≡ Menu

5 Hygiene Tips to Address Thick Clear Discharge

Written by Elizabeth Buescher, Gynecologist

One of the most embarrassing issues women have is excessive thick clear vaginal discharge. Whether you are pregnant or just ovulating, the amount of vaginal mucus that you experience is likely much larger than normally, soaking through your underpants and making your vulva feel tacky, slippery and wet. Even worse, an excessive amount of discharge can cause a strong (although musky) odor, which may be noticeable to those around you.

How can you possibly address thick clear vaginal discharge? Outlined below are some hygiene tips that will help you stay clean and fresh without worsening your condition.

Thick Clear Vaginal Discharge and Its Cleansing Role

Before you proceed to using countless hygiene products in order to completely eradicate the discharge, you should take the time to understand its role in the female reproductive system first. Vaginal discharge refers to the fluids produced by glands inside the vagina and cervix, which both expel up to one teaspoon of discharge every day. This helps flush out dead cells and bacteria, keeping both the vaginal opening and vaginal tube clean and healthy. The discharge is essentially a barrier created by your body against bacteria and other germs that might travel to your uterus and cause infections. It also maintains its acidic pH value to ensure that bacteria cannot fester. This is crucial for pregnant women, as they are more vulnerable to infections that can have serious consequences for both themselves and their baby.

As a result, you shouldn’t attempt to remove the discharge, no matter how gooey. If there is too much of it, you can exert some measures of preventions to avoid wetting your clothes and bad odors – and here’s how:

1. Use Plain Tap Water to Wash Down Below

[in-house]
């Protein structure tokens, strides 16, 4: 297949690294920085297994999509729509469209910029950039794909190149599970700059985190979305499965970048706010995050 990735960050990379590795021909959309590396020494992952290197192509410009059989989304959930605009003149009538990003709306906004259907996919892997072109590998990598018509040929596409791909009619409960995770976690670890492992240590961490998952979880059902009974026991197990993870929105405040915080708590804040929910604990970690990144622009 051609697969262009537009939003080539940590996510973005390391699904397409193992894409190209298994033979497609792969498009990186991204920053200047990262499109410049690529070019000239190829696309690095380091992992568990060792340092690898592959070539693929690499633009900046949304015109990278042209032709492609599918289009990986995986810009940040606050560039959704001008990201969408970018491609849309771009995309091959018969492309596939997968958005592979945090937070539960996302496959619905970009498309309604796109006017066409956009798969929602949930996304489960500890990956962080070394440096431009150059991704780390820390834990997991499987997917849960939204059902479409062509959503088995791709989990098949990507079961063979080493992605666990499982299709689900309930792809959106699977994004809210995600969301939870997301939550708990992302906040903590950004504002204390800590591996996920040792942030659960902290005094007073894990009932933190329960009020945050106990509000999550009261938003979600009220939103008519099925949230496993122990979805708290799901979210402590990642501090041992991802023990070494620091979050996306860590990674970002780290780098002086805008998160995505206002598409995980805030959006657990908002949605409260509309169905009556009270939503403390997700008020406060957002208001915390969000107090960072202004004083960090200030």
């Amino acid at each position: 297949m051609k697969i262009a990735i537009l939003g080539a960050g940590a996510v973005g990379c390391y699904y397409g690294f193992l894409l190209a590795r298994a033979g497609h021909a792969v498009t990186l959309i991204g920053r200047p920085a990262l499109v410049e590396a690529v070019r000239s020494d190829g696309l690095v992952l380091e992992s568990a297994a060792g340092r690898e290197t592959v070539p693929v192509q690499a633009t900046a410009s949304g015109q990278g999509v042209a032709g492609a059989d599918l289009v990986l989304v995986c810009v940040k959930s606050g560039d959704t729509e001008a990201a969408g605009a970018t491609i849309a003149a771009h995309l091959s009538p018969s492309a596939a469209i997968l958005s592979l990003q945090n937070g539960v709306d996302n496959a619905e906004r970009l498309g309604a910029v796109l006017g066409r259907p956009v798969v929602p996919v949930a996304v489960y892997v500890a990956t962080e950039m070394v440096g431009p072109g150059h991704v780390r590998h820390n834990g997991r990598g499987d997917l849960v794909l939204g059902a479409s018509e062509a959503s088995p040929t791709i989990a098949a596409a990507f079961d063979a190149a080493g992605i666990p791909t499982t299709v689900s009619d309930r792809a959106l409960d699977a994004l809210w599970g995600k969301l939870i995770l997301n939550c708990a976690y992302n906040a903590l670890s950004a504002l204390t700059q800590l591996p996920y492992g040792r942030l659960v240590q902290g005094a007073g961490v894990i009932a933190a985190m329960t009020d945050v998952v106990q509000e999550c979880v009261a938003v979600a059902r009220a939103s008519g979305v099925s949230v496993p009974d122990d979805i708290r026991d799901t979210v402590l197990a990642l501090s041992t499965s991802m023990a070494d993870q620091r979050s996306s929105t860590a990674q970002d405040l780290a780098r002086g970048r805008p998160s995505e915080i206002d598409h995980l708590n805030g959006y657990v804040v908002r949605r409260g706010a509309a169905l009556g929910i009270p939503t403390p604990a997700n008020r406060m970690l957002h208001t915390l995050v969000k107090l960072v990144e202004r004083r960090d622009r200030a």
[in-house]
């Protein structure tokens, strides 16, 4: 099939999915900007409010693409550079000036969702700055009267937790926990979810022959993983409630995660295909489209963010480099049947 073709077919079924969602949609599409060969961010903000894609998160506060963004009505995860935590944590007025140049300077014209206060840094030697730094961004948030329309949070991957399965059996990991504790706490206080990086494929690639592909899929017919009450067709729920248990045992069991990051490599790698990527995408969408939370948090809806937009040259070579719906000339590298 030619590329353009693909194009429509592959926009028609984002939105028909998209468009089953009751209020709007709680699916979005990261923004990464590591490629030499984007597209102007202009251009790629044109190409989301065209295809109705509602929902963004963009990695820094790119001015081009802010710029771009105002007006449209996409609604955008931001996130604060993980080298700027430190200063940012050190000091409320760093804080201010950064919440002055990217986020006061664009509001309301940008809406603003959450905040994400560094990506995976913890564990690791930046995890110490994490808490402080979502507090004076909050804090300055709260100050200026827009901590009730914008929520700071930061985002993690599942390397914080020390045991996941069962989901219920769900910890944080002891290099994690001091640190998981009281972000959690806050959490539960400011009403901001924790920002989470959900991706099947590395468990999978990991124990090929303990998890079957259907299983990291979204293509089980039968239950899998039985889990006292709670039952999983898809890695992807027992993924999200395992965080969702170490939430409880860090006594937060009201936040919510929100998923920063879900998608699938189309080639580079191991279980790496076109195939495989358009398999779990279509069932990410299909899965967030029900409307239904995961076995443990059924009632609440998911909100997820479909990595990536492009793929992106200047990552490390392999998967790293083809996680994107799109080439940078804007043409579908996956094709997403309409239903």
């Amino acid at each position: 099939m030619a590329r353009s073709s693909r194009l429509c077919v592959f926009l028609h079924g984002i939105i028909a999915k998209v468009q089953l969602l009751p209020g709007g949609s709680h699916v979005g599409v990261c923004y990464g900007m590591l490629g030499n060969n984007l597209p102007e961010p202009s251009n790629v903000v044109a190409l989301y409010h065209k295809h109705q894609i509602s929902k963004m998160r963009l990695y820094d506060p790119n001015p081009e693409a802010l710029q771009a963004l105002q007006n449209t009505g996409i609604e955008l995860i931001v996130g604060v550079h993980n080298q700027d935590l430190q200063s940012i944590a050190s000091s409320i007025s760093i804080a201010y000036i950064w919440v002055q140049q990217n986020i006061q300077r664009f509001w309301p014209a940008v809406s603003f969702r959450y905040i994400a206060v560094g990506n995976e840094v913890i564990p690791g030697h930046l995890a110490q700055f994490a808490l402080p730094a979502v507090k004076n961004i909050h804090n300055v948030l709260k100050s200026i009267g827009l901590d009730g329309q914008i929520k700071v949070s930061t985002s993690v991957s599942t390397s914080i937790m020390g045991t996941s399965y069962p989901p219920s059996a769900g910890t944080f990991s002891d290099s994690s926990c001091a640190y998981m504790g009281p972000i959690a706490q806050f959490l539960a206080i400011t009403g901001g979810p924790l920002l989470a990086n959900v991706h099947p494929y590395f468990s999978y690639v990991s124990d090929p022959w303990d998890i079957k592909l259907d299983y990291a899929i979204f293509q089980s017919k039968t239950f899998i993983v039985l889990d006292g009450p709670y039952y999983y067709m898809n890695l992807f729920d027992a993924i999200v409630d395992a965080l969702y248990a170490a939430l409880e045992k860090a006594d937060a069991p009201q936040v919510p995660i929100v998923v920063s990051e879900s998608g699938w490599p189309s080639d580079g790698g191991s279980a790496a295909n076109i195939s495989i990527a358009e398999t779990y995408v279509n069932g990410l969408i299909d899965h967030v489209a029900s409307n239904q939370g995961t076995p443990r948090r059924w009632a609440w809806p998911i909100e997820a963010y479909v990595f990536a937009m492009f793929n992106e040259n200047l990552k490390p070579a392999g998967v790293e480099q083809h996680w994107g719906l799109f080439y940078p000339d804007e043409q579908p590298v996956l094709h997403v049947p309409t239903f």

Many women consider douching and using scented soaps or deodorants essential to eradicating the stretchy discharge and its odor. What they don’t know is that, while douching removes good bacteria from the vagina’s bacterial flora, hygiene products are harsh on the skin, causing irritation, swelling and redness of the vulva. Many of them leave residues behind, causing burning during urination. Needless to mention, most hygiene products result in bacterial vaginosis (BV), with a myriad of symptoms that can make you truly uncomfortable.

To avoid this, you should use specifically plain tap water to wash down below. It doesn’t impact the vagina’s environment, and it doesn’t contain any harsh chemicals that might irritate the skin. Use mild, unscented soap occasionally, and stay away from deodorants and perfumes.

Read also:

Clear Discharge During Pregnancy: Facts Every Pregnant Woman Should Know

Clear Vaginal Discharge: 5 Questions Our Readers Have Asked

Quick Introduction to Clear Mucus Discharge: Is It Normal?

Clear Discharge Before, During and Instead of Period: When Should You Be Concerned?

2. Avoid Tampons and Panty Liners

When slimy discharge soaks through your underpants, the best solution seems to be wearing tampons or panty liners. But as with hygiene products, they can both alter the vagina’s pH by removing good bacteria from the bacterial flora, thus causing bacterial vaginosis or yeast infection. Avoid them at all costs, and use only sanitary pads instead. They are unscented, have a neutral pH, and don’t interfere with the vagina’s environment.

3. Choose Loose Cotton Underwear

As sexy as they may be, thongs are usually the worst choice when it comes to underwear. They are tight, made from unbreathable fabrics, and they consistently protrude your vulva, removing the sticky discharge and creating a breeding ground for bacteria. Choose loose cotton underpants instead, as they keep your intimate area ventilated and won’t interfere with the vulva. As a plus, they are a lot more comfortable, and can make you feel as if you aren’t wearing any undies at all!

4. Avoid Putting Foreign Objects Inside of the Vagina

During the last day of your period, it’s easy to forget a tampon inside of your vagina. The tampon will start to fester after about two weeks, causing infection and abnormal discharge as well. The same goes for other foreign objects, such as condoms, which should be removed as soon as possible to avoid serious bacterial infections. Since prevention is better than cure, you should avoid putting anything (anything at all!) inside of your vagina to prevent complications.

5. Have Your “Naked” Days

Did you know that wearing no panties can help prevent bacteria by allowing your skin to breathe? While you can’t go out without underpants, you can try staying with no underwear in the house. The sensation will be very pleasant, and you’ll notice that there will no longer be any bad odor. What’s more, this can also prevent sweating down there, so you can feel more comfortable too.